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Runaway Teenagers – Brutal Truth On What To Do When They Come Home

What is a runaway

According to the Office of Juvenile Justice and Delinquency Prevention (OJJDP), a runaway child is a youth who leaves home without permission and stays away overnight. However, some of these runaways are actually thrownaways who are told to leave home or prevented from returning home by the parent.

Why do teenagers run away

There are a lot of myths on the internet about why teenagers run away from home. Most of them paint a picture of rebellious teens who don’t want to follow the house rules or want to go on an adventure. These suggestions cannot be further away from the truth.

In 1986, OJJDP cosponsored a study in Toronto, Canada, where running away was not considered a status offense, to understand the cause of teenagers running away from home.

Among 149 adolescents who entered a shelter for runaways, a staggering 73% reported having been physically beaten, and 43% reported being physically abused by people they lived with as an important reason for leaving their homes. In addition, 40% reported having been attacked or raped​1​.

For the majority of runaway teens, the reason for running away is that they don’t believe home can protect them from the problems they’re trying to escape. Running away was the only solution they could think of.

However, not every runaway teen is mistreated at home.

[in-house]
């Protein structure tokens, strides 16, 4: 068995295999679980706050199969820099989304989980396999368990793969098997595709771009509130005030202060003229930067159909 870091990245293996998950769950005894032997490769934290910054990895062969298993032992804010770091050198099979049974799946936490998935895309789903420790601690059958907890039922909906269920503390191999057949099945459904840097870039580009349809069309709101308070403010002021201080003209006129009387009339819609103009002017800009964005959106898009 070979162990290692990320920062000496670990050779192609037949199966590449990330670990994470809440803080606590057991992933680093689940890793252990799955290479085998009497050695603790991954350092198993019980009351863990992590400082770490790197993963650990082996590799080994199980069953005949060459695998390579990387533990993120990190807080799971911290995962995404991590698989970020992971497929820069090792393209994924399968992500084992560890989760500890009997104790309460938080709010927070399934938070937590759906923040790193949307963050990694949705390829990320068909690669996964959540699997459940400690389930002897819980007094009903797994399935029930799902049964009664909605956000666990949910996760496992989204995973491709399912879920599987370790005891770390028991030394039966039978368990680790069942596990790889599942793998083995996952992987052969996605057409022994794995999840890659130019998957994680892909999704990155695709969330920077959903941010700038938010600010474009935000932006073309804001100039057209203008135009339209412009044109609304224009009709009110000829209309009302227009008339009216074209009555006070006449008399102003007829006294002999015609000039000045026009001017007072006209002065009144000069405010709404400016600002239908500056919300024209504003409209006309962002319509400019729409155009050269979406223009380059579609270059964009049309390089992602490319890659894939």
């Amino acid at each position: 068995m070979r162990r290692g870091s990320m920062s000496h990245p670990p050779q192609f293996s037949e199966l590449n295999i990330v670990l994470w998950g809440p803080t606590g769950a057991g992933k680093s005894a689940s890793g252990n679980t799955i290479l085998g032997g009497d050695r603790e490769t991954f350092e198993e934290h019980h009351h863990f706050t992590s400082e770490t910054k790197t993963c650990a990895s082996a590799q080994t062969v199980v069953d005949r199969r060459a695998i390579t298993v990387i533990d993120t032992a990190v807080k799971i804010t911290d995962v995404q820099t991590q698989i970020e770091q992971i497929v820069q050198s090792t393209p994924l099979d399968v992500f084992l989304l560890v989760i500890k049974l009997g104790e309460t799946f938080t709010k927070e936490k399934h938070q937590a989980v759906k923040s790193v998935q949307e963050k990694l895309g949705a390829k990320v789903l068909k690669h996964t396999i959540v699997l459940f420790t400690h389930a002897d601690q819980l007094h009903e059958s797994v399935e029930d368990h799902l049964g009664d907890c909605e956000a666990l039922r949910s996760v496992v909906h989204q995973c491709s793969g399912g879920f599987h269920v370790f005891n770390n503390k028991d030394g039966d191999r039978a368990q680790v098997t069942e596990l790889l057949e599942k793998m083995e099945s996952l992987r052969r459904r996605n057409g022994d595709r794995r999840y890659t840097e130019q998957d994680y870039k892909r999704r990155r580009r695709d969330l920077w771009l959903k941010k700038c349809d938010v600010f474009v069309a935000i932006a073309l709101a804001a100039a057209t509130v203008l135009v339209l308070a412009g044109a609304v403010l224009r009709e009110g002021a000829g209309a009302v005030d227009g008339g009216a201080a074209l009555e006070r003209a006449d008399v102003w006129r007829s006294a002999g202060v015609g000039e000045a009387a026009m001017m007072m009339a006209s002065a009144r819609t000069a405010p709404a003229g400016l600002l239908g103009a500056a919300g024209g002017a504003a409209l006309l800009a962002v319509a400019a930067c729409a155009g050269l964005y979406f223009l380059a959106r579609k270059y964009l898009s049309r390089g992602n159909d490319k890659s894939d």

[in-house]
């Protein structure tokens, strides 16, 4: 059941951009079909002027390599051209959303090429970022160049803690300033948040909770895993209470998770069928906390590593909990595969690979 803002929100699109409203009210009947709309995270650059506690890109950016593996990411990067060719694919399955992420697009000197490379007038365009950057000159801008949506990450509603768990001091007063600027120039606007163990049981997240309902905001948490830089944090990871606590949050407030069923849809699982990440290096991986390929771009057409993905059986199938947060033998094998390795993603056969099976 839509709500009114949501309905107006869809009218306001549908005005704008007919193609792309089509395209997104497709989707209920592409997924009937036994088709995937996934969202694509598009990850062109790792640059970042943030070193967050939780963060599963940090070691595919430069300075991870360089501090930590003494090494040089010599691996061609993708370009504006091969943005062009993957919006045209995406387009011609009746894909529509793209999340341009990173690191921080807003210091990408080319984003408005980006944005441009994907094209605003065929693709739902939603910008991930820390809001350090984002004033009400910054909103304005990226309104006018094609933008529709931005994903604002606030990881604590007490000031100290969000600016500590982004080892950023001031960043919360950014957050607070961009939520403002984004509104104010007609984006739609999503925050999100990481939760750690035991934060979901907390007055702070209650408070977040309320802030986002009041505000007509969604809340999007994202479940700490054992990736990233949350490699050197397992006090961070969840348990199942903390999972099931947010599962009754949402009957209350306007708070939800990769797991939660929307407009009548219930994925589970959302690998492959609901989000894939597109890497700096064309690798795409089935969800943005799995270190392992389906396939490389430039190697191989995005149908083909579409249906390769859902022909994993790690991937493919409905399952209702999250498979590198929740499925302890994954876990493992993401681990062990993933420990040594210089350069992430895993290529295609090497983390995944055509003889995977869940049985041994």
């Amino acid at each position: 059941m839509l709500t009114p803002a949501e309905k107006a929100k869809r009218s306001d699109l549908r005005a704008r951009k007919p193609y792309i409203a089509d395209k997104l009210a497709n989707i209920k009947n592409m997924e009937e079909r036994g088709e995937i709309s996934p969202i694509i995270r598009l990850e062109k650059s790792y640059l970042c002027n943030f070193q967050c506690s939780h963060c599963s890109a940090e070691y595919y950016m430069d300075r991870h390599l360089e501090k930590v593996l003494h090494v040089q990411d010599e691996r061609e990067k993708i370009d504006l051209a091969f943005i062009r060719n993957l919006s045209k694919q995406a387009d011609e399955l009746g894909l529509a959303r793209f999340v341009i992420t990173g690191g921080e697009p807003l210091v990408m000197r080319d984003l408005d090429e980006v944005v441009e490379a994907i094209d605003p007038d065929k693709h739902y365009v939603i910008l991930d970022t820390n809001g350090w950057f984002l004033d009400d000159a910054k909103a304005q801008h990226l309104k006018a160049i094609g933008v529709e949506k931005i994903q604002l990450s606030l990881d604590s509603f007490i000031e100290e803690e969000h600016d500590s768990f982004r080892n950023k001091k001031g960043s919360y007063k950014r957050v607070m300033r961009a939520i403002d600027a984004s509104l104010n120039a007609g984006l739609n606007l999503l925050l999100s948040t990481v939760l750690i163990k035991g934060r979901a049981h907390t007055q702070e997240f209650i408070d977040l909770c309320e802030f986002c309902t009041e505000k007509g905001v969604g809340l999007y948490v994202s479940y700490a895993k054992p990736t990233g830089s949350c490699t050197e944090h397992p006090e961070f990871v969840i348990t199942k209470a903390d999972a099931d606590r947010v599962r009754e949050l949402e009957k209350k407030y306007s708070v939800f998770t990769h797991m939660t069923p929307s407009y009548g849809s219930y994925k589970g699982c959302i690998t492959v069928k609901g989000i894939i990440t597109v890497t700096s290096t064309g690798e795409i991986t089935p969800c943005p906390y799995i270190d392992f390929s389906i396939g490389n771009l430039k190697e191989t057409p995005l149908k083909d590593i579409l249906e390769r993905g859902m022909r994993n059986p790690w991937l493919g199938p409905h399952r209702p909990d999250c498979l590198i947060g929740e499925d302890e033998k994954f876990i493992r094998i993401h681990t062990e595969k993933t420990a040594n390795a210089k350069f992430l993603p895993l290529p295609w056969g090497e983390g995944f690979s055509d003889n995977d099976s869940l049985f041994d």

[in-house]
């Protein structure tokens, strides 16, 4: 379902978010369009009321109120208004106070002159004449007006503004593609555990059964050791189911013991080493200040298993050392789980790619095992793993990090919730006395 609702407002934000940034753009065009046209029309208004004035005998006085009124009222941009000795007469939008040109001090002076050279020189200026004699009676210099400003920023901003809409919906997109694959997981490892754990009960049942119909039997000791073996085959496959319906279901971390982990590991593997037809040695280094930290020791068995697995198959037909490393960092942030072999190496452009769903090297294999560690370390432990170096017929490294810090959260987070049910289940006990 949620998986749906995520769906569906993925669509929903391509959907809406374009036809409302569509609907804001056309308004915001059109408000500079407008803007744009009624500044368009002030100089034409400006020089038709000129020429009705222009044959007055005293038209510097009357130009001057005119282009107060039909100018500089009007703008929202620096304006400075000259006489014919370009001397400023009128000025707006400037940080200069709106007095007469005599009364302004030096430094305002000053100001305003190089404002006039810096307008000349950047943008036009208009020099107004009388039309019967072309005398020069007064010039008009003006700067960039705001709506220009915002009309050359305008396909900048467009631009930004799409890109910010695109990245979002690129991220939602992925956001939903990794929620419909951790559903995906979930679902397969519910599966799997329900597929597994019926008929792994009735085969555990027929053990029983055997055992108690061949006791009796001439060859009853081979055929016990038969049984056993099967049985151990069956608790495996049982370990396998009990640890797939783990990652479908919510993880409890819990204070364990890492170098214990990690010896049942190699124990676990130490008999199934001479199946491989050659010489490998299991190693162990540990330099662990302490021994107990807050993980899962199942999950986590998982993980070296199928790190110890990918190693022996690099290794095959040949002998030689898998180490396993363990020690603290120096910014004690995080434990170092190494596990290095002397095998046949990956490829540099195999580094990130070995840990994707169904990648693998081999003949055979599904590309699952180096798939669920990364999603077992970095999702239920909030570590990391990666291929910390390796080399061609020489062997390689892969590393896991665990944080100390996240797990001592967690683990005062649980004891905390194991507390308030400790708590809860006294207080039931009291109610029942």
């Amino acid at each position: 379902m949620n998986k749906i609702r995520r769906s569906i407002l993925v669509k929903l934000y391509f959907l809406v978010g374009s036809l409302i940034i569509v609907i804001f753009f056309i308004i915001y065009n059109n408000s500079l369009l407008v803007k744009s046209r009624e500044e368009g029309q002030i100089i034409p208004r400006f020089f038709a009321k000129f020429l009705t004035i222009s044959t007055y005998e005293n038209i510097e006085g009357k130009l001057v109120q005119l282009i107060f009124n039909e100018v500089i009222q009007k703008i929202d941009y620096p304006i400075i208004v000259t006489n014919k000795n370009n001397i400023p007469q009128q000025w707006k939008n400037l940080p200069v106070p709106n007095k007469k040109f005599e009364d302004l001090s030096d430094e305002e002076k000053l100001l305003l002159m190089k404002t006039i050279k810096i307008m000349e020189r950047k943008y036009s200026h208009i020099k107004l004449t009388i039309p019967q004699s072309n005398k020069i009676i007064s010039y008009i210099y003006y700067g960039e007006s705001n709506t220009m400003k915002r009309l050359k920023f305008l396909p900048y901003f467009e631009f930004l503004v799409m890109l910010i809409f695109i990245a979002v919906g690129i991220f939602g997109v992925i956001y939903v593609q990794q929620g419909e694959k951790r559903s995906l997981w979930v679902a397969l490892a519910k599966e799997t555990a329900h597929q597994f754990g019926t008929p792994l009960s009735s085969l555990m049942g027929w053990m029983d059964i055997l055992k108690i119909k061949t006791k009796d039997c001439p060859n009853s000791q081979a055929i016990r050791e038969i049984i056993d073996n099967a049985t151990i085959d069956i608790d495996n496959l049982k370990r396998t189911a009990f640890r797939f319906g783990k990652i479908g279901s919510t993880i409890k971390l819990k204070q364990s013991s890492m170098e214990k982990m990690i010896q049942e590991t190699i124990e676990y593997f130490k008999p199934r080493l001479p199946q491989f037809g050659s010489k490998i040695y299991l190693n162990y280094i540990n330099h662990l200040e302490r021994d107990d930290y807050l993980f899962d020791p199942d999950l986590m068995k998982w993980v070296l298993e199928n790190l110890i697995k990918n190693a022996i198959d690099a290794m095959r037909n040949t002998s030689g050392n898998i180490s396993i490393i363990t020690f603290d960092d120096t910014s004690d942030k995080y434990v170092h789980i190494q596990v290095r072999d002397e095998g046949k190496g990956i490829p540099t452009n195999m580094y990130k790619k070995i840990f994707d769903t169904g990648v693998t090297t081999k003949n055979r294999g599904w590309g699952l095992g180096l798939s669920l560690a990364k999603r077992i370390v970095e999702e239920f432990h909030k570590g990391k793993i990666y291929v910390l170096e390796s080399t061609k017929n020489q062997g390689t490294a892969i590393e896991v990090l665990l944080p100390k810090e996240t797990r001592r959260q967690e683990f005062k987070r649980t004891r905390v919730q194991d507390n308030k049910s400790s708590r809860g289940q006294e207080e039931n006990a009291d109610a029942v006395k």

Some runaway teenagers have loving families, but they could be dealing with mental health problems, drug use, family conflicts, shameful mistakes they don’t want to face or other unknown cause. But for whatever reason, they didn’t trust that seeking help from home was a good idea, and that was the real reason for running away.

A teenage runaway is a call for help​2​. It is most likely not a power struggle or manipulative behavior. They need a home they feel safe to return to and to get help from.

Also See: Why Does A Teenager Lie and How To Deal With It

teenage boy sit on the ground with a backpack

What to do when your runaway teenager comes home

1. Show your unconditional love

When your teen comes home, the first and best thing to do is to give them a big hug, tell them you love them and promise you will work through this with them.

Support and help your child get through this difficult time. Make a conscious effort to show them your unconditional love.

2. Talk to them, without blaming, scolding or guilting them

Have a talk with your child if they are open to talking.

If they are not, give them some space, but make a plan to sit down and talk with them soon when they are ready.

When talking, don’t go straight to, “Why did you do this?”

They may not even know the answer themselves.

First, ask questions to ensure safety.

  • Are they being hurt or threatened?
  • Is drug, alcohol or crime involved?
  • Is someone else in danger?
  • Is there anyone or anything that causes them to not want to stay home and how you can help remove it?

If safety is in question, contact the police immediately.

You may then try to have a heart-to-heart talk with your child to see if you can find out the real reason why they ran away. But chances are, it will be hard to get that at this moment.

That brings you to step 3.

3. Arrange therapy for your child, you and the family.

Something led your teen to believe they couldn’t come to you for help and instead ran away. An experienced therapist can help you get to the bottom of the issue.